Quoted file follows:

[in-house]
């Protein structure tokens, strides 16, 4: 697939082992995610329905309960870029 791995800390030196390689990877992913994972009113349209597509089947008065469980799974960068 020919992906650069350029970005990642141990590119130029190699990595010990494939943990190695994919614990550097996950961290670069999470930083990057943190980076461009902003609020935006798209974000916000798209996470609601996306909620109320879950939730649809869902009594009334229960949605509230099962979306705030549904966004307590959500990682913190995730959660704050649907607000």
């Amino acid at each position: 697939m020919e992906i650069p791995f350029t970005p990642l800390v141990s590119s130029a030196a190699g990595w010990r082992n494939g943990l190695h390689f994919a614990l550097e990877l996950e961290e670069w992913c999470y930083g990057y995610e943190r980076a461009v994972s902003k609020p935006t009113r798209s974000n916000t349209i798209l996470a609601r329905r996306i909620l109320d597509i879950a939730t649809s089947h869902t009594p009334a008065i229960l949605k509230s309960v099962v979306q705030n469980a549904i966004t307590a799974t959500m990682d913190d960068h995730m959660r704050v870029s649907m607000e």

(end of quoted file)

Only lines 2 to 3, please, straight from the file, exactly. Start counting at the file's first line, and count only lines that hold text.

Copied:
């Protein structure tokens, strides 16, 4: 697939082992995610329905309960870029 791995800390030196390689990877992913994972009113349209597509089947008065469980799974960068 020919992906650069350029970005990642141990590119130029190699990595010990494939943990190695994919614990550097996950961290670069999470930083990057943190980076461009902003609020935006798209974000916000798209996470609601996306909620109320879950939730649809869902009594009334229960949605509230099962979306705030549904966004307590959500990682913190995730959660704050649907607000």
């Amino acid at each position: 697939m020919e992906i650069p791995f350029t970005p990642l800390v141990s590119s130029a030196a190699g990595w010990r082992n494939g943990l190695h390689f994919a614990l550097e990877l996950e961290e670069w992913c999470y930083g990057y995610e943190r980076a461009v994972s902003k609020p935006t009113r798209s974000n916000t349209i798209l996470a609601r329905r996306i909620l109320d597509i879950a939730t649809s089947h869902t009594p009334a008065i229960l949605k509230s309960v099962v979306q705030n469980a549904i966004t307590a799974t959500m990682d913190d960068h995730m959660r704050v870029s649907m607000e």